David Hicks  43:26
Absolutely. And, and going in, and then we're doing a whole lot right now even on on the social media on identifying who it is that we that is likely to sell to us. And then how do we go not only who is likely to sell to us, but who are the influencers of that person? Because right now, we're discovering it's not the Baby Boomers, it's the next generation, that's the kids that are influenced their parents and, or that are inheriting that house. And we're tracking you know who it is that is that is actually buying our house and when and, and it to me, I too, it's fun watching the results and the data. And what happens so we have tracked it over years. And it is it's it's just amazing what you can do to and then how you can track that person and online see where now how do we advertise and advertise and hit them on? So when Aaron is searching for something, what is it he's searching for, and how can we identify him and then present our ads to him?

Sean O'Toole  44:37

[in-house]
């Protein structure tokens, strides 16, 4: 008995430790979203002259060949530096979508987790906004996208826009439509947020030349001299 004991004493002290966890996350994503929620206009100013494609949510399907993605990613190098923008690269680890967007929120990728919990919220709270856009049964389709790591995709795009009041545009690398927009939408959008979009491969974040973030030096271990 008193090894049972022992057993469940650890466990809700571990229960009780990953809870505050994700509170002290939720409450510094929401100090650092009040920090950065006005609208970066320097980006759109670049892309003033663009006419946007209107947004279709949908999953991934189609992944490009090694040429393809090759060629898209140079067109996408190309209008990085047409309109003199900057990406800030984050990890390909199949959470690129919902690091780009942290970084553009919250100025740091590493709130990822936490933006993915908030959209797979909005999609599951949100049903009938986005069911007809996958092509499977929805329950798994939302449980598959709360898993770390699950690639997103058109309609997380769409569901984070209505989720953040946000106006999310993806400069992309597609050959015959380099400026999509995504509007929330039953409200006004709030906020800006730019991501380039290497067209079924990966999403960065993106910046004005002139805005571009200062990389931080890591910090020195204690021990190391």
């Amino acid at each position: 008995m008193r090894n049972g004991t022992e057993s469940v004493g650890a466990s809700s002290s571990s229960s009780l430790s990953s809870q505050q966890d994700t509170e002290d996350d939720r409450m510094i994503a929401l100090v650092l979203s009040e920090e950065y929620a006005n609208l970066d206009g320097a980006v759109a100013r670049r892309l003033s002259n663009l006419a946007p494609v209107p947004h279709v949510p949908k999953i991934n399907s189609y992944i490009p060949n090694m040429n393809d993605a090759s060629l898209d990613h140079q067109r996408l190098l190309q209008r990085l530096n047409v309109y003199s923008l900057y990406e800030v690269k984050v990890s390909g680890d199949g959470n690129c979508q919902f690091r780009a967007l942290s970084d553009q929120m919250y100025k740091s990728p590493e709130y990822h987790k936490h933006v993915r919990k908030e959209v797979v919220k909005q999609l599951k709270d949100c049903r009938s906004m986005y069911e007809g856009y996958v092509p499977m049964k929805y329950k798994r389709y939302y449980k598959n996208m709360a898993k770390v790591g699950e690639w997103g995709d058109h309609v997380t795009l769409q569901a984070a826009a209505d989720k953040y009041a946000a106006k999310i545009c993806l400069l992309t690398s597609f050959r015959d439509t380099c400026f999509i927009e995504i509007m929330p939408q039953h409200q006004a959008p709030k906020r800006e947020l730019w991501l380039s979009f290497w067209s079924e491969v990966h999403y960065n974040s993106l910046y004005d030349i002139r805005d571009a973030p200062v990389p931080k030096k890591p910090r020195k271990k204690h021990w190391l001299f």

Yeah, it's it's an interesting point. I have a friend who advertises to successful you know, Gen X folks, right but who have older parents, because at the end of the day, those folks are too successful to go deal with the house after a death and they would much rather take a discount and Sell it quickly. So. So it's the opposite of what you said, like, Oh, I'd never get a deal from somebody who's successful and you know, wealthy and bla bla bla, and it's actually you're more likely to get a deal from them.

David Hicks  45:12
Yeah, absolutely. In fact, we know, it's amazing how many of ours are, you know, not just college educated, but we know the income of people selling to us. And it's amazing. You know what that is? We think a lot of that is driven by their inherited houses.